I think the underlying issue is ignorance. I don’t use ignorance in a derogatory way here, I simply mean that stylists just don’t know what to do with curls. They have focused all their training and knowledge acquisition on straight hair and the associated products. So if a client comes in with their Afro, rather than lose the sale, the salons will steer the clients towards what they know how to do. They have neither the tools nor the expertise to manage natural hair and in a large number of cases, the stylists also see natural hair as unattractive; and they’re not too shy to tell you it looks ugly either!
What is the most common complaint you have heard about women sporting natural hair, and how does your salon aim to change this?
When I think about the opinions people have of naturalistas, I can think of a number of words that come out repeatedly: Untidy, poor, radical, political activist, feminist (with negative connotations), and ugly. In my salon I have met some of the most inspiring, self-assured women than I have ever met anywhere else. Some of the intellectual debates that go on get you thinking so differently and open up your mind to other view points. I want to encourage more of this type of discussion which ultimately inspires us to make the world a better place for our children.
The men and women who come to my salon see the beauty in natural hair and have taught my stylists a thing or two about being creative with styles. I have invested a lot into ensuring that my stylists love and appreciate their own hair; they are not daunted by any curl types in any way; in fact their attitude is bring it on!’. We certainly want to debunk the myth that natural hair cannot look beautiful. The truth is natural hair is beautiful. Full stop!
Finally, where are you located and what awesome experience can we look forward to when we come over?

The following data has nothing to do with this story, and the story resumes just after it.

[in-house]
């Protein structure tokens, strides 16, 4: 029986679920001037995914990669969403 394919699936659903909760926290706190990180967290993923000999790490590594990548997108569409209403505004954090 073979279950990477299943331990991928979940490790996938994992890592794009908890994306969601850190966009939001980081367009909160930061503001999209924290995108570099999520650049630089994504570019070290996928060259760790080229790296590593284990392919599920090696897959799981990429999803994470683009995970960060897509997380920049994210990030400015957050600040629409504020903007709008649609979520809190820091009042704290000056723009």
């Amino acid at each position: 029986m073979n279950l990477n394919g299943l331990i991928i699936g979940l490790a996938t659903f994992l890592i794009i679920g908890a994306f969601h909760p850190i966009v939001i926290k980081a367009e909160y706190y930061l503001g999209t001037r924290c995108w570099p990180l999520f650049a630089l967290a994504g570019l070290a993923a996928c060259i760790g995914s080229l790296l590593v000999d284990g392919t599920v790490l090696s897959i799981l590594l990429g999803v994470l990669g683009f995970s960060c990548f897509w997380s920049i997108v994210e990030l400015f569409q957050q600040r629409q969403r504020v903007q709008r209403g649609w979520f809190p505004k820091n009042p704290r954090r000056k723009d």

Lately I have been placing bets with people who are convinced that their hair is so hard and dry that the only hope is to hide it under a weave. I have won ALL the bets; they have all walked out with soft hair after the very first session of the Simana Afrotherapy. I also placed a bet with my niece and two other clients that their small Afros would grow and the growth would show immediately. The bet with my niece was for N$1,000. I have already started winning that bet and can assure the recipient of my winnings – Physically Active Youth in Katutura – that they will receive the full sum very shortly.
Each and every client that walks into Simana Naturals Emporium gets a personalised service and a hair care regime that is tailored to the client’s needs. Our strength and expertise is in natural hair care and protective styling where hair has become damaged. We offer effective treatments for clients transitioning from relaxed to natural hair. We love kids and guarantee not to traumatise them with blow dryers and small-toothed combs. I encourage everyone reading this article to pay us a visit. We are located at Unit 4 Central Park, General Murtala Muhammad Street, Eros. Your landmarks are the Repulikein and Trustco Bank. We are in the courtyard behind Trustco Bank. Alternatively give us a call on 081 561 5109 to speak to one of our stylists. Follow us on Facebook and Instagram to see pictures of the beautiful styles we have created and read reviews from all of our customers. We look forward to meeting you all!